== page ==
Aug2-07, 02:03 PM
As I see it, and I may be missing the point entirely, this is a moment of opportunity and change for LQG and related researches.
In brief, the story is that for several years Reuter has been saying that newton's G and the cosmological Lambda RUN with increasing k. He and other people have been showing how this happens, but until now the QG consequences haven't been adequately studied.
The k parameter is an index of proximity and energy of interaction---its dimension is reciprocal length. As k --> infty, says Reuter, G and Lambda converge to their BARE values. (and the corresponding action coverges to what he calls the bare action.)
If LQG or any other non-string QG is to be considered a FUNDAMENTAL theory of the microscopic degrees of freedom where geometry and matter interact, then presumably it should be based on the bare Einstein-Hilbert action determined by the bare G and Lambda.
The bare G is less than everyday value (something Reuter calls "anti-screening") and the bare Lambda is much larger than the measured cosmological constant.
The bare E-H action is what Reuter et al have discovered to be the FIXED POINT towards which the renormalization flow converges. They seemingly do not have to put it in by hand---they specify what the theory is about and what its symmetries are and they claim they get bare E-H out, in other words it is not an assumption but a prediction of the theory.
If one takes seriously what Reuter says, then it seems as if LQG theorists should be using NOT the everyday (low k) versions of G and Lambda, which we can measure by macroscopic observation in our low-energy world, but rather the bare (high k) versions of G and Lambda.
Until around June 27 I had been thinking that Reuter's work was very interesting---and I was glad that the LQG community included him as a plenary speaker at Loops 05 and the Zakopane QG school---but I wasnt thinking much about the consequences of having constants run. Reuter's June 27 talk at Loops 07 triggered something.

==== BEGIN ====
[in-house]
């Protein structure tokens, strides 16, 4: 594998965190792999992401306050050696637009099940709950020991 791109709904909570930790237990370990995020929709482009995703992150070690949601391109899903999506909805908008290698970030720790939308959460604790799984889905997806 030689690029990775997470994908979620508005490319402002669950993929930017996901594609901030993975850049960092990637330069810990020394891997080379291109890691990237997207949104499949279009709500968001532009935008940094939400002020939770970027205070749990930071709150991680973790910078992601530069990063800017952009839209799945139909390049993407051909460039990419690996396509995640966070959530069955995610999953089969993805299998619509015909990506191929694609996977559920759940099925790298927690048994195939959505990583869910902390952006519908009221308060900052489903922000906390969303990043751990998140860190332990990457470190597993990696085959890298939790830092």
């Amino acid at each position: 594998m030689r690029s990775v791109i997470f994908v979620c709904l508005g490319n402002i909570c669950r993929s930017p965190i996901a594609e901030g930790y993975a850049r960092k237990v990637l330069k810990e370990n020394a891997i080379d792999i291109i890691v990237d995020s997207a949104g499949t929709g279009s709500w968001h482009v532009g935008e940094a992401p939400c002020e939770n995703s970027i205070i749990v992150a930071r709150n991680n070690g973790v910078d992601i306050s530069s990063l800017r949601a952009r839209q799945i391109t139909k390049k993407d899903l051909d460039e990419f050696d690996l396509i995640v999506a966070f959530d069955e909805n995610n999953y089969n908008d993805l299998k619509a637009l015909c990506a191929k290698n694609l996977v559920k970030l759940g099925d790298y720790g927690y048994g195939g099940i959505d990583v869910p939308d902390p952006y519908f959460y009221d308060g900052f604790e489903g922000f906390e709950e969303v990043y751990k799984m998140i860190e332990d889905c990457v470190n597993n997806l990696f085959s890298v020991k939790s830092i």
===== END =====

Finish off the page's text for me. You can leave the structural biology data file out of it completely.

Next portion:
One event that rang a bell, or sounded an alert, was that, just a month after Reuter's talk, Ted Jacobson posted his Renormalization and Black Hole paper. This takes seriously the idea that G runs and that the bare value is different from the everyday. And it seems to urge that people should take stock of the consequences of that. And, whether it turns out to be significant or not, in his recent paper Jacobson cites a Reuter paper. He doesnt make a big deal of it, but he includes that gesture.
Curiously enough this is not even new, in a sense. Reading LQG papers even from back in the 1990s, I recall having encountered references to the bare value of G---the awareness that G may vary with scale has always been there! But I don't think people back then had as clear a picture as they do now of HOW it runs. Reuter has plotted a trajectories for both G and Lambda. So the whole business seems to have a less abstract, more down-to-earth feel. Jacobson's paper exemplifies this---he shows how it can make a difference when one considers blackhole entropy.
Jacobson's paper: http://arxiv.org/abs/0707.4026
Reuter's 27 June talk at Loops 07
audio MP3 :
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